Canada-Based life insurance company Manulife has launched a product intended to provide parents with security for their children’s education, and officials at the firm say they are optimistic about its prospects.
In a press conference, Manulife Cambodia chief executive and general director Robert Elliott said the move was based on long-term marketing research the company had conducted in the educational field after opening its office in Cambodia nine months ago.
“I believe this new product will be popular among users,” Elliott said. “I have high expectations from the public for many reasons.”
Manulife’s research found that even families who were financially struggling would take advantage of opportun-ities to secure funds for their children’s future.
The product was created to help parents set aside money and protect their finances for their children’s higher-level education.
Chan Rotha, a Manulife sales manager, said the product would focus on saving money for children starting at the high-school level, allowing parents to save for their children from the ages of one to 19.
Parents could also insure funds for their children’s university-level education through the age of 22.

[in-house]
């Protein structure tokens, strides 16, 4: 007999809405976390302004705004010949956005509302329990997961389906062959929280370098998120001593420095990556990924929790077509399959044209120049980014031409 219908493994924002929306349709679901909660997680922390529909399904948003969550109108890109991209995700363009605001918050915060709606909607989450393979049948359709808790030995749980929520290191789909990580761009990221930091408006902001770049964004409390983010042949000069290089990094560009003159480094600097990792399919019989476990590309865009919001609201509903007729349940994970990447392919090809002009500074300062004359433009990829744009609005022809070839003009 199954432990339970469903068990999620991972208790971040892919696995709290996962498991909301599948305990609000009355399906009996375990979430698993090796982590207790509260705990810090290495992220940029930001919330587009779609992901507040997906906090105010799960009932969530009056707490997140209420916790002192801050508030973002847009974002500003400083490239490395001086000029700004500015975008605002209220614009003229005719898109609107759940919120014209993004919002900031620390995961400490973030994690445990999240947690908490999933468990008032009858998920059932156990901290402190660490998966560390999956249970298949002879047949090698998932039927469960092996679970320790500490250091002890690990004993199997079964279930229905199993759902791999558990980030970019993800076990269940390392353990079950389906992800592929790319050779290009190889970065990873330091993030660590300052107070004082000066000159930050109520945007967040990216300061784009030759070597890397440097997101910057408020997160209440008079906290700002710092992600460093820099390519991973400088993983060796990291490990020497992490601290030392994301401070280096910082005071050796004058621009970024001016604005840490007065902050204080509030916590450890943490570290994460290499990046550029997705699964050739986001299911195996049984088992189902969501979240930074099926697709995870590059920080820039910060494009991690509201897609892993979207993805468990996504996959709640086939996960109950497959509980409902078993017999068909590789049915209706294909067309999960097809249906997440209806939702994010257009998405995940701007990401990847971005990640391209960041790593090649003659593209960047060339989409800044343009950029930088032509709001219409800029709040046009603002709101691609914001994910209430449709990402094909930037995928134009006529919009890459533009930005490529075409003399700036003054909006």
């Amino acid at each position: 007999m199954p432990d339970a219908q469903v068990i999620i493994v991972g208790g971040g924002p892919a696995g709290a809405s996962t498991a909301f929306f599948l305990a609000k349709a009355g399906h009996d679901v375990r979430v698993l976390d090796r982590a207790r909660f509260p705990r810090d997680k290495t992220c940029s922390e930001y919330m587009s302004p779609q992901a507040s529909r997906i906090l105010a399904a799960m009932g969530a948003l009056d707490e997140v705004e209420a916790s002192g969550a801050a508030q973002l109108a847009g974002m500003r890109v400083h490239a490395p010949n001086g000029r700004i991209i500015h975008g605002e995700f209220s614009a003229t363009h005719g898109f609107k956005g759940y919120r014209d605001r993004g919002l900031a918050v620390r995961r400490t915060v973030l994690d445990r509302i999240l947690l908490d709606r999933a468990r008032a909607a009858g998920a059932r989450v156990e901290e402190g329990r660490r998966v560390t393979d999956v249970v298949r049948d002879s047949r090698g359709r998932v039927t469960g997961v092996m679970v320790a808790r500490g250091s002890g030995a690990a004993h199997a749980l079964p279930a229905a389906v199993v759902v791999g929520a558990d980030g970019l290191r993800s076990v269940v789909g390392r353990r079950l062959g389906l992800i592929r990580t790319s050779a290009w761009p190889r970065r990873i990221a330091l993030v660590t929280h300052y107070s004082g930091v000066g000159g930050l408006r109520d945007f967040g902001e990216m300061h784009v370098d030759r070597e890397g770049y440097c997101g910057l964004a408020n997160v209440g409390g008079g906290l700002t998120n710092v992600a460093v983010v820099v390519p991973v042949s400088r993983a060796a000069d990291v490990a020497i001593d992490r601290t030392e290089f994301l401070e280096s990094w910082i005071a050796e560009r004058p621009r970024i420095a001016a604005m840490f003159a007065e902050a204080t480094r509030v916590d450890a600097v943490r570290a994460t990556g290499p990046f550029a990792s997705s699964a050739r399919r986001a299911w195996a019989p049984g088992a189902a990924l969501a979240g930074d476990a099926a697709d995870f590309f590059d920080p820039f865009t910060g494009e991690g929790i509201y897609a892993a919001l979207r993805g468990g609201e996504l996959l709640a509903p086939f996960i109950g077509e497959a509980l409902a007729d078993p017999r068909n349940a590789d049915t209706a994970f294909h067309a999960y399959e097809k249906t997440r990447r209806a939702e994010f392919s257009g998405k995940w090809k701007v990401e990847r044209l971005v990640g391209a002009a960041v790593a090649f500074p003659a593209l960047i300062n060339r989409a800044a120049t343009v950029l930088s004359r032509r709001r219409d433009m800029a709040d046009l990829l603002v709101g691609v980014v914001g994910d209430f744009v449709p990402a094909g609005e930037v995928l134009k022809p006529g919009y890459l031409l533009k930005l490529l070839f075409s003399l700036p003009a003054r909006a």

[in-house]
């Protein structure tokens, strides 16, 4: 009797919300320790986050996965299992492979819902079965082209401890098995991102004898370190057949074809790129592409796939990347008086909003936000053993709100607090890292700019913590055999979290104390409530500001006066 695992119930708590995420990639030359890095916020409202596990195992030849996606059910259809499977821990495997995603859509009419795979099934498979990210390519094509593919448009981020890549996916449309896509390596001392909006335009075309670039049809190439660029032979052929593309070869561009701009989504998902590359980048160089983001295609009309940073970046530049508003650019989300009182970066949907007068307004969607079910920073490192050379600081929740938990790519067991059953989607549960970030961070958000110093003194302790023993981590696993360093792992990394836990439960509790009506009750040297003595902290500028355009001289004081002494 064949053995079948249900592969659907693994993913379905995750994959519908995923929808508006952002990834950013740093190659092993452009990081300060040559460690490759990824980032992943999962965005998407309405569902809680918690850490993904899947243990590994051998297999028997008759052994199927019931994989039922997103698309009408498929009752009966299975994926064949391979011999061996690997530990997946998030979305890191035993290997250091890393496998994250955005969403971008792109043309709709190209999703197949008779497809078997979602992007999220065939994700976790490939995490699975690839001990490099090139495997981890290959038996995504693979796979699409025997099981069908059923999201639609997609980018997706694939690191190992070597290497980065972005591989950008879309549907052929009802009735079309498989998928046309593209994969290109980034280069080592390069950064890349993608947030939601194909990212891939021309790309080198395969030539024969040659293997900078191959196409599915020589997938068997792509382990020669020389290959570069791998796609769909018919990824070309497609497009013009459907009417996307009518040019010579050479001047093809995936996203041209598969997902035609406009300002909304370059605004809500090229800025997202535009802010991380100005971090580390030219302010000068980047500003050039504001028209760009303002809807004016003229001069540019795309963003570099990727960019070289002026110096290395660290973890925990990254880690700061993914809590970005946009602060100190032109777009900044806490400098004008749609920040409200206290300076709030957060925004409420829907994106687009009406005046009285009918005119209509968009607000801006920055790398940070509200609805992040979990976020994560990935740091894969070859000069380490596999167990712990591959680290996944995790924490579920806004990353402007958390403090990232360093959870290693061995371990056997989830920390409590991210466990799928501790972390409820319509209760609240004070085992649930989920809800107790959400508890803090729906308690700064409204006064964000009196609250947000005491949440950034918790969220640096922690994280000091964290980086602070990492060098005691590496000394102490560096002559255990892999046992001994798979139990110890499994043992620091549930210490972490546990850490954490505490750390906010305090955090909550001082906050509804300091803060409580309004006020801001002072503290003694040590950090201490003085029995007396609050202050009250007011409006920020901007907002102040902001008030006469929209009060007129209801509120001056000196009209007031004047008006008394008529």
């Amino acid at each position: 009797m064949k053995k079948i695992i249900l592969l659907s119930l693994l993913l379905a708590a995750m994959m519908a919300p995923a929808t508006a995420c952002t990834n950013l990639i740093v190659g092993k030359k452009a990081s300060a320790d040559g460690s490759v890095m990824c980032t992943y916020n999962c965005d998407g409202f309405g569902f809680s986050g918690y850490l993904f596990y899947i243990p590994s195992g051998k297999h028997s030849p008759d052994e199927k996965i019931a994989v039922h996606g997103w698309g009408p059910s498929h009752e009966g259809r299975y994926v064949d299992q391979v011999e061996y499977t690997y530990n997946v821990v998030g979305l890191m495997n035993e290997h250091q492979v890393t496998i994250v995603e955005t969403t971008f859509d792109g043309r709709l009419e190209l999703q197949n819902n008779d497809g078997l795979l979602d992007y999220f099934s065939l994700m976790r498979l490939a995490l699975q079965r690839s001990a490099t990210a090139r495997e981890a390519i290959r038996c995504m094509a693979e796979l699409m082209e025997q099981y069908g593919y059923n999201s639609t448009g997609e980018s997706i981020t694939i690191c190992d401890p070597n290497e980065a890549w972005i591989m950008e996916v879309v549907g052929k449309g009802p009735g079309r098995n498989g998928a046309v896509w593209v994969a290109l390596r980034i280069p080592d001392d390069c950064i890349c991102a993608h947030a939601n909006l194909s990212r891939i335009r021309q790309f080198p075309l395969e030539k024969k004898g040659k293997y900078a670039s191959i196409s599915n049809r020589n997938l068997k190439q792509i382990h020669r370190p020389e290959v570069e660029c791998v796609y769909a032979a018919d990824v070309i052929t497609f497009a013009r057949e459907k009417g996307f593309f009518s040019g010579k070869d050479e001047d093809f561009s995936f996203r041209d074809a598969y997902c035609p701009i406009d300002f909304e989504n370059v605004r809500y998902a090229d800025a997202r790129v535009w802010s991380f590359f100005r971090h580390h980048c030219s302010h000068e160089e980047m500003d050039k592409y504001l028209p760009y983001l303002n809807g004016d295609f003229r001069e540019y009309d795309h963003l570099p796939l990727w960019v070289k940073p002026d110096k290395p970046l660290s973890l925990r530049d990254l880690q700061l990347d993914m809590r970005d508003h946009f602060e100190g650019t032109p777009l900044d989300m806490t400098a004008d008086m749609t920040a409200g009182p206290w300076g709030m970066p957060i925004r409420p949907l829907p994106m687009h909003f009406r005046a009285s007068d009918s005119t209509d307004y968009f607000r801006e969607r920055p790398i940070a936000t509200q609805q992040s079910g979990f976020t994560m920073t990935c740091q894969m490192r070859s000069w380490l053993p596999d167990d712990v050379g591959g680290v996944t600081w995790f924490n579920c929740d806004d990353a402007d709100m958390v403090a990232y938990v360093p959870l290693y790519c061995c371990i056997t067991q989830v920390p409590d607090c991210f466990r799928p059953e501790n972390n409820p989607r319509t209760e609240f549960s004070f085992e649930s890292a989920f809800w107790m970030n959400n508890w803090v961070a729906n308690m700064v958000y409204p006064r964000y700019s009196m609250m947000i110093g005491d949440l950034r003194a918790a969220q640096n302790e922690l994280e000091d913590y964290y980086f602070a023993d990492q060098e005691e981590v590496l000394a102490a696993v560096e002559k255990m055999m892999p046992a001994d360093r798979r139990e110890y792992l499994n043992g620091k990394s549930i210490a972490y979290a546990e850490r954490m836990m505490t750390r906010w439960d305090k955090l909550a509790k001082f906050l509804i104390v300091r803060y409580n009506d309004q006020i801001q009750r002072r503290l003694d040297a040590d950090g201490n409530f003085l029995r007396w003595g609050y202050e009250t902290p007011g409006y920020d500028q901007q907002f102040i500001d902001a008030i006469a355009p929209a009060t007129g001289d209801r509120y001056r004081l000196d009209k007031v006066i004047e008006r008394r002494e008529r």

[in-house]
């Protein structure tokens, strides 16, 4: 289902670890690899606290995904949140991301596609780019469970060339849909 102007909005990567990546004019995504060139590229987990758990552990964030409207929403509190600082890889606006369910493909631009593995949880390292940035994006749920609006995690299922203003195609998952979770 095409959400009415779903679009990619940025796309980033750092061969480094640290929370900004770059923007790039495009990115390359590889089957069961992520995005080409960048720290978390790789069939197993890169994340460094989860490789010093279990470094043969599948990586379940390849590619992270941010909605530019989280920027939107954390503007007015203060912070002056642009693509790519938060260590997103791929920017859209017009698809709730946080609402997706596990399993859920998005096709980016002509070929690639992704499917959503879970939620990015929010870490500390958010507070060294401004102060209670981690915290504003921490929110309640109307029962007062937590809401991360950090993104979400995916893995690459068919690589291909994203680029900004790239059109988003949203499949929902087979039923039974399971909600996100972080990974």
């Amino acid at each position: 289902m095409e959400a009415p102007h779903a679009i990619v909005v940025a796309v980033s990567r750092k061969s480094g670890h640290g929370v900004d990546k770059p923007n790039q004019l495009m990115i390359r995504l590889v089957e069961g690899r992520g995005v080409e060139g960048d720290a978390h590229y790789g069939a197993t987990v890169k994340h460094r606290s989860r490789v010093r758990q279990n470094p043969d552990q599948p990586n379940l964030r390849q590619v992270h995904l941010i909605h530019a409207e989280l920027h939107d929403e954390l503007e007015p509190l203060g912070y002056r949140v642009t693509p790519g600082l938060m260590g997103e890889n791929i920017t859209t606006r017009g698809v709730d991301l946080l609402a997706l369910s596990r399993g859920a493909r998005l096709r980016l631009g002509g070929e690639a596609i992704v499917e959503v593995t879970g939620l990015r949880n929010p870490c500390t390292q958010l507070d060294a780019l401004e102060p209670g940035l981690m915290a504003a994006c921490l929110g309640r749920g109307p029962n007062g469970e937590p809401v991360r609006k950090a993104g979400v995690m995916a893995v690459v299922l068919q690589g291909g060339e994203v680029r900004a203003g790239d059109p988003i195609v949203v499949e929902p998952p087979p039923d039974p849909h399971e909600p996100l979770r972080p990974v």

If parents passed away or became sick during the savings period, their children would still be able to receive benefits when they reached the specified age.
“I strongly believe the new product will help parents to plan their finances for their children and protect them from other financial crises,” Elliott said.
Two other local companies provide life insurance. Cambodia’s first life-insurance company, Cambodian Life, launched last May, and Prudential Cambodia Life Assurance began operations in the Kingdom in early January.
Infinity Insurance chief executive David Carter told the Post last year the general insurance market in Cambodia was worth $30 million.
Carter said he believed that, because of Cambodia’s economic expansion, the insurance market would grow by 75 to 100 per cent during the next three to five years.